This way, something like this will work as expected:

Thing::got_it = { it != nil .if { return true }; return false };

Primitive Methods

Primitive methods are methods that are part of the underlying language implementation and so are (typically) written in compiled native code. They are opaque objects but can otherwise be invoked or renamed in the same way as ordinary methods.

Primitives fail either by throwing a Loom exception or by exiting the process.


Blocks are lambdas, by which I mean

  1. anonymous functions
  2. defined inside either a method or another block
  3. whose variable scope extends outward to the containing blocks and methods.

Blocks are also objects. They are invoked by calling their call method with the appropriate arguments.

Unlike methods, blocks return result of their last expression by default.

In this method,

  Thing::doot = {|a| |b| b = 42;
          {|d| return [a,b,c,d] }.call("d == this");

the inner block can resolve varibles a, b and c defined in outer scopes:

> Thing.new.doot(:thing)
[:thing, 42, 123, "d == this"]

As with Smalltalk, Lisp and all other right-thinking languages, the outer context persists, so you can do stuff like this:

> def x = {|| |n| n = 0; { n = n + 1; n } }.call
> x.call
> x.call
> x.call

In this example, we've defined a block that returns a second block and called it, storing the result (the inner block) in variable x. This block increments and then returns the value of n, which was defined and initialized by the outer block. This is because x is keeping the outer block's context alive and continues to manipulate it.

Blocks are also used to implement most of Loom's control flow.

The Lobby Object

When Loom evaluates an input expression from a source file or the REPL, these expressions are first turned into (unnamed(!)) temporary methods of an object named (via global variable) Lobby. This allows us to (e.g.) define a block in a top-level expression.

The Lobby is just an instance of class Object. It has several slots and more can be added if needed. In addition, it holds a small number of utility methods.

We can also use the Lobby to simulate procedural programming by defining outer methods in it and treating them as procedures:

> self::*greet = {"Hello, world!".println};
Method("(Unnamed Object).greet")
> self.greet
Hello, world!


Loom also has exceptions. They go thrown in at the last minute, but they're there and (probably) work.

We throw an exception with Context::throw():


The argument to throw must be a subinstance of class Object.

This will exit the current program if it is not caught. We catch exceptions with Block::catch():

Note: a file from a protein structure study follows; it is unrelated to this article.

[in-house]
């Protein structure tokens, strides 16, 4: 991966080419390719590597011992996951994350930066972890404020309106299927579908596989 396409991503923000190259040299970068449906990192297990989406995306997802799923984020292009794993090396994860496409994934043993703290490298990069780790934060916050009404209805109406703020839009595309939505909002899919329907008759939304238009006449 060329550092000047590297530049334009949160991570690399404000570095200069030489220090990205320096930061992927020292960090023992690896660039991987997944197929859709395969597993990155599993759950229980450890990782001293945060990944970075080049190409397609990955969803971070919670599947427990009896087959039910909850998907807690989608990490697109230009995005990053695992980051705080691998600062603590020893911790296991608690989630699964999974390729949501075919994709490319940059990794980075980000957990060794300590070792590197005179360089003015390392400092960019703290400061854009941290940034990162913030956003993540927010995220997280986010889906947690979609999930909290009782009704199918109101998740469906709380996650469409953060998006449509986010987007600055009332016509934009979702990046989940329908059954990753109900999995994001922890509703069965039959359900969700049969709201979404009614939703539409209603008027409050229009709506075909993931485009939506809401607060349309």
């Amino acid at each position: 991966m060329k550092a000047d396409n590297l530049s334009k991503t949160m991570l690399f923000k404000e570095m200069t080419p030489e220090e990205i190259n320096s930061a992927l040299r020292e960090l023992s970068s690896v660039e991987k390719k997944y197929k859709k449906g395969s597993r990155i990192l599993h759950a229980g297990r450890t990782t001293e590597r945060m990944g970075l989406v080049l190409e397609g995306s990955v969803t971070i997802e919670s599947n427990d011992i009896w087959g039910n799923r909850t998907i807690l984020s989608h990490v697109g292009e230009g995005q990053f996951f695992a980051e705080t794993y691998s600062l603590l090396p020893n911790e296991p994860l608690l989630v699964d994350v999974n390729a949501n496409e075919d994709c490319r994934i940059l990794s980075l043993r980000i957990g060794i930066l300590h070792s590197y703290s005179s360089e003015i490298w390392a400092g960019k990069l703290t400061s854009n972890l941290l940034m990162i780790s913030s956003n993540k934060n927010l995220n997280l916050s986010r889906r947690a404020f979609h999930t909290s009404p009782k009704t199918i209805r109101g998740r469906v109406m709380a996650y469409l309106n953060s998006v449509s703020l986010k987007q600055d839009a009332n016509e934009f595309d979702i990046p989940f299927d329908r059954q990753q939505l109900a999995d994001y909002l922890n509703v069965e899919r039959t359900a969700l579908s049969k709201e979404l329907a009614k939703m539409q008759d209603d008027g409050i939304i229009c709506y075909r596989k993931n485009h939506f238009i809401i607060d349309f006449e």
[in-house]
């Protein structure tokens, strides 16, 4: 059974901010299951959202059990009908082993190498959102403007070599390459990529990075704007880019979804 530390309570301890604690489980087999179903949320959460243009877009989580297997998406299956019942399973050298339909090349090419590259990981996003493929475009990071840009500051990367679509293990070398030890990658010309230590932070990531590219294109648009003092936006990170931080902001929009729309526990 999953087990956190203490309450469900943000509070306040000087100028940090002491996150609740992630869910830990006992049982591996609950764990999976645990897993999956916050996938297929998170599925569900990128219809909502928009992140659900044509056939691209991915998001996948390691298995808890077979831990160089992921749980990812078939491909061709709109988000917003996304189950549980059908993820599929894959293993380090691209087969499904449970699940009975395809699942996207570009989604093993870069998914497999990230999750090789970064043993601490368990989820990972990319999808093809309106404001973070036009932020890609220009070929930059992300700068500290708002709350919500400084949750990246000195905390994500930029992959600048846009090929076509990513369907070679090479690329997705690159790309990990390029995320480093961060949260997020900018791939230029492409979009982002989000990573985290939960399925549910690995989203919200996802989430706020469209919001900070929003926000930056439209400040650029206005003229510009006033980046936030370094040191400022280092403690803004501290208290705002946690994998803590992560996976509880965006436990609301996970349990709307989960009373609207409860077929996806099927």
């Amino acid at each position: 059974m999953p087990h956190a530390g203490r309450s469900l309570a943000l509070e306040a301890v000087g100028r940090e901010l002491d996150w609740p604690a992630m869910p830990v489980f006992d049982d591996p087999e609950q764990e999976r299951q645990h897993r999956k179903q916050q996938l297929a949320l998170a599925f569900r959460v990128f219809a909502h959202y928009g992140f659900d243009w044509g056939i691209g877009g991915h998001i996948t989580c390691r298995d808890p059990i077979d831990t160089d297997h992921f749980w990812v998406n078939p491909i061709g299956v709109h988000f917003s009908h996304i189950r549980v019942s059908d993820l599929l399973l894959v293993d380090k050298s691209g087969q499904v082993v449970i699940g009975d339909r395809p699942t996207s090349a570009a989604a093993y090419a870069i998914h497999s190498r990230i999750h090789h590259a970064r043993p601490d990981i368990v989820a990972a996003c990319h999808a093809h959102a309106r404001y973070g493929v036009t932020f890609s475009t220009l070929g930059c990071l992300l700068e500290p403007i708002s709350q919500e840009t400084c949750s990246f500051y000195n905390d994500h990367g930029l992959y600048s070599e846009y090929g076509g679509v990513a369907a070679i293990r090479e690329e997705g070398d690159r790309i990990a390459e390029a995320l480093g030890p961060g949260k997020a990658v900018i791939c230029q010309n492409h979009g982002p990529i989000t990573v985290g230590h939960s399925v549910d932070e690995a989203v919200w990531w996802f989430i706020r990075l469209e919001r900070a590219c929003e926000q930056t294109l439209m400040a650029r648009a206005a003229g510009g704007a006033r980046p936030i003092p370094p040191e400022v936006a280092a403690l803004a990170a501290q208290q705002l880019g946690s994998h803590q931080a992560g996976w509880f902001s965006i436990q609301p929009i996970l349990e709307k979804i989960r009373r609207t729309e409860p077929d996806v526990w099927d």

{ self.do_thing() }.catch(String) {|e| "Error: " + e .println };

If the first block results in an exception being thrown and the corresponding object's type is an instance or subinstance of the class passed as the first argument to catch, the second block will be evaluated with the exception object as its parameter. It is perfectly fine to rethrow an exception from here.

This works with any object that's an instance of a Class. However, the system library also provides class Exception and several subclasses. You should only ever throw an instance of one of these so that we can reliably catch all exceptions as needed.

Layouts (i.e. fundamental types)

All of the classes in Loom that you will need to define are slotted classes. That is, they contain zero or more named instance variables. However, there are types that do not fit this model (e.g. strings, number, symbols, etc.) This is a common property of dynamic OOP languages.

The underlying semantics of these types (what I call the "layouts" here) are implementation details, and so it's common for languages in this space to treat them as a shameful secret, like that strange woman in certain pictures of Grandpa. And on one hand, this is reasonable. Implementation details are not part of the language specification.

However, these things can lead to wierd, quirky behaviours that make no sense unless you understand what's happening, but should never ever depend on. So in the spirit of healthy transparency, I'm going to document some of this stuff.

Caveat: this stuff is all in the "fun fact" category of documentation. The canonical description for what a class should or should not be able to do is in that class's documentation. (Assuming I'm doing this right. LOL.)

In the current implementation of Loom, these are C++ classes. Currently, the following are used:

  1. slotted - the default thing with named fields.
  2. vector - this holds instances of class Vector. It's a resizeable 1-dimensional array of object references. Currently implemented using the C++ class std::vector.
  3. nilobj - the type of the object nil.
  4. number - this holds instances of class Number; they can be an integer or floating-point value. Type promotion is handled internally.
  5. string - holds instances of class String; contains a C++ std::string.
  6. symbol - holds instances of class Symbol.
  7. trait - holds a second set of named methods. Instances of Class and AddonTrait have this layout.
  8. quotebox - holds instances of class Quote. Each one contains a reference to a single object. Their primary purpose is to delay evaluation of their contained object when interpreted. It could probably be done with a slotted layout, but this way it's easier for the interpreter to recognize a Quote.
  9. primitive_method - holds those instances of class Method that contain a C++ function.
  10. user_method - holds those instances of class Method that were defined in Loom code. Instances are usually created by methods of class ProtoMethod; explicitly creating one with new may or may not work.
  11. context - holds instances of class Context. These are created exclusively by the interpreter when a method or block is invoked.
  12. opaque - holds instances of class Opaque. Each one contains a pointer to a C++ object that is inaccessible from Loom code. This is used to pass values between primitive_method objects that are only useful to them.

Some of these could probably be eliminated easily enough and replaced with the slotted layout. Others could be done much more efficiently. Integers and symbols are both typically embedded in the pointer itself; that's something I should do.